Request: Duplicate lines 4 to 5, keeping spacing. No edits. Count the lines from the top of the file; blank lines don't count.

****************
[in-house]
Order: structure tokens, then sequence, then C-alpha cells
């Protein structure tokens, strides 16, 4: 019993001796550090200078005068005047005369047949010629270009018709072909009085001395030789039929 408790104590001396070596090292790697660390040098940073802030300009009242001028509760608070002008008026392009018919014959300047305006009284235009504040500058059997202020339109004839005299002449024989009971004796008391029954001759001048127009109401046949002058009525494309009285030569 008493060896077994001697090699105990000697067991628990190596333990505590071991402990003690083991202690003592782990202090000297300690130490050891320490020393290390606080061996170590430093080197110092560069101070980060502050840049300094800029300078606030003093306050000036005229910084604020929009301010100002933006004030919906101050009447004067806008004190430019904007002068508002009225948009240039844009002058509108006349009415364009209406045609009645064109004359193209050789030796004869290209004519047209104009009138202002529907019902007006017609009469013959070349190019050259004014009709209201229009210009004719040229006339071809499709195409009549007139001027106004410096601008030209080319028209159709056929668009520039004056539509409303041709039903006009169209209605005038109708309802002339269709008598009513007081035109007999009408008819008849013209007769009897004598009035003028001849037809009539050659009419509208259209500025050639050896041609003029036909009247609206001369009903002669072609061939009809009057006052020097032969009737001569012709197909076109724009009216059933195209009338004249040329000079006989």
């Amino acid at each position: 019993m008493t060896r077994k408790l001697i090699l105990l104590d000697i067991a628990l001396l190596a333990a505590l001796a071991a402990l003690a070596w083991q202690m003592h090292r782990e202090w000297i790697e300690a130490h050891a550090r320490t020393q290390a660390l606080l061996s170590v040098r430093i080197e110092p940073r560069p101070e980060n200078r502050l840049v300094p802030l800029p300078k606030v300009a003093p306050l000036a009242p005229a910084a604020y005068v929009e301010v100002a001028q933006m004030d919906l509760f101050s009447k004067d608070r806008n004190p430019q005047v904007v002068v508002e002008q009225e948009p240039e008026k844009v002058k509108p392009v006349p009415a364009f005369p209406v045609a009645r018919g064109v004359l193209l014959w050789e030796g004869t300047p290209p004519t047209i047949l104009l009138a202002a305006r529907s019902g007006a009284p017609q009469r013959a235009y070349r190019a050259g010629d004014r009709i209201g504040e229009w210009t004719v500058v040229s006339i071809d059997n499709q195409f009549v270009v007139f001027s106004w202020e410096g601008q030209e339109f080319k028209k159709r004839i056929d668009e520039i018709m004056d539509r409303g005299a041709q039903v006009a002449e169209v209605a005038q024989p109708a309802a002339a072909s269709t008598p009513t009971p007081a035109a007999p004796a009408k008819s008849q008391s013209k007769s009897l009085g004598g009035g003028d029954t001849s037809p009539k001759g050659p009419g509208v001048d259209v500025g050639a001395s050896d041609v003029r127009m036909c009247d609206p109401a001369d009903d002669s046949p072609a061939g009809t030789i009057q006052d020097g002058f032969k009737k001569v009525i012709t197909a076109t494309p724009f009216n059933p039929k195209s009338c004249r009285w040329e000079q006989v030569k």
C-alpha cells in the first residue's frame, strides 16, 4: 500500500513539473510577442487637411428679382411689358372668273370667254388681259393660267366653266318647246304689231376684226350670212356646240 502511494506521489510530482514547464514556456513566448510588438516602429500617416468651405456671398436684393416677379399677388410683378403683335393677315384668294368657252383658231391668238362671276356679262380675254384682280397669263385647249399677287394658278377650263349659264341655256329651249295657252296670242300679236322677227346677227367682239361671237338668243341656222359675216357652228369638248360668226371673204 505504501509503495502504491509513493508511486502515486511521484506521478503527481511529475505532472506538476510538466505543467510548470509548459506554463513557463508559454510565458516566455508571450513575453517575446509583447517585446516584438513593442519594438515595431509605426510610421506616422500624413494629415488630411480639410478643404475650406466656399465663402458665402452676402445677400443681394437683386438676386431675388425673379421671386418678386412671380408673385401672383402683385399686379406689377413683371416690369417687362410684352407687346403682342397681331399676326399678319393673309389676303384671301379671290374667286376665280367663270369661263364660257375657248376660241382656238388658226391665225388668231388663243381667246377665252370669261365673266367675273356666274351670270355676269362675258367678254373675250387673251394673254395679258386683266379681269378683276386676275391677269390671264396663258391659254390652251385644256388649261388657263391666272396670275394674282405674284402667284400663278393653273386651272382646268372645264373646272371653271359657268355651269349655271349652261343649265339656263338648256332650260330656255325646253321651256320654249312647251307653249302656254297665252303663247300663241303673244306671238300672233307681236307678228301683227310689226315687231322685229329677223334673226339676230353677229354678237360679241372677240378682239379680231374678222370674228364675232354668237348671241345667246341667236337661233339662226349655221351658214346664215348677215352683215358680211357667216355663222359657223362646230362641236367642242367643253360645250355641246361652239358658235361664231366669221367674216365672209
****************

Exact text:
């Amino acid at each position: 019993m008493t060896r077994k408790l001697i090699l105990l104590d000697i067991a628990l001396l190596a333990a505590l001796a071991a402990l003690a070596w083991q202690m003592h090292r782990e202090w000297i790697e300690a130490h050891a550090r320490t020393q290390a660390l606080l061996s170590v040098r430093i080197e110092p940073r560069p101070e980060n200078r502050l840049v300094p802030l800029p300078k606030v300009a003093p306050l000036a009242p005229a910084a604020y005068v929009e301010v100002a001028q933006m004030d919906l509760f101050s009447k004067d608070r806008n004190p430019q005047v904007v002068v508002e002008q009225e948009p240039e008026k844009v002058k509108p392009v006349p009415a364009f005369p209406v045609a009645r018919g064109v004359l193209l014959w050789e030796g004869t300047p290209p004519t047209i047949l104009l009138a202002a305006r529907s019902g007006a009284p017609q009469r013959a235009y070349r190019a050259g010629d004014r009709i209201g504040e229009w210009t004719v500058v040229s006339i071809d059997n499709q195409f009549v270009v007139f001027s106004w202020e410096g601008q030209e339109f080319k028209k159709r004839i056929d668009e520039i018709m004056d539509r409303g005299a041709q039903v006009a002449e169209v209605a005038q024989p109708a309802a002339a072909s269709t008598p009513t009971p007081a035109a007999p004796a009408k008819s008849q008391s013209k007769s009897l009085g004598g009035g003028d029954t001849s037809p009539k001759g050659p009419g509208v001048d259209v500025g050639a001395s050896d041609v003029r127009m036909c009247d609206p109401a001369d009903d002669s046949p072609a061939g009809t030789i009057q006052d020097g002058f032969k009737k001569v009525i012709t197909a076109t494309p724009f009216n059933p039929k195209s009338c004249r009285w040329e000079q006989v030569k």
C-alpha cells in the first residue's frame, strides 16, 4: 500500500513539473510577442487637411428679382411689358372668273370667254388681259393660267366653266318647246304689231376684226350670212356646240 502511494506521489510530482514547464514556456513566448510588438516602429500617416468651405456671398436684393416677379399677388410683378403683335393677315384668294368657252383658231391668238362671276356679262380675254384682280397669263385647249399677287394658278377650263349659264341655256329651249295657252296670242300679236322677227346677227367682239361671237338668243341656222359675216357652228369638248360668226371673204 505504501509503495502504491509513493508511486502515486511521484506521478503527481511529475505532472506538476510538466505543467510548470509548459506554463513557463508559454510565458516566455508571450513575453517575446509583447517585446516584438513593442519594438515595431509605426510610421506616422500624413494629415488630411480639410478643404475650406466656399465663402458665402452676402445677400443681394437683386438676386431675388425673379421671386418678386412671380408673385401672383402683385399686379406689377413683371416690369417687362410684352407687346403682342397681331399676326399678319393673309389676303384671301379671290374667286376665280367663270369661263364660257375657248376660241382656238388658226391665225388668231388663243381667246377665252370669261365673266367675273356666274351670270355676269362675258367678254373675250387673251394673254395679258386683266379681269378683276386676275391677269390671264396663258391659254390652251385644256388649261388657263391666272396670275394674282405674284402667284400663278393653273386651272382646268372645264373646272371653271359657268355651269349655271349652261343649265339656263338648256332650260330656255325646253321651256320654249312647251307653249302656254297665252303663247300663241303673244306671238300672233307681236307678228301683227310689226315687231322685229329677223334673226339676230353677229354678237360679241372677240378682239379680231374678222370674228364675232354668237348671241345667246341667236337661233339662226349655221351658214346664215348677215352683215358680211357667216355663222359657223362646230362641236367642242367643253360645250355641246361652239358658235361664231366669221367674216365672209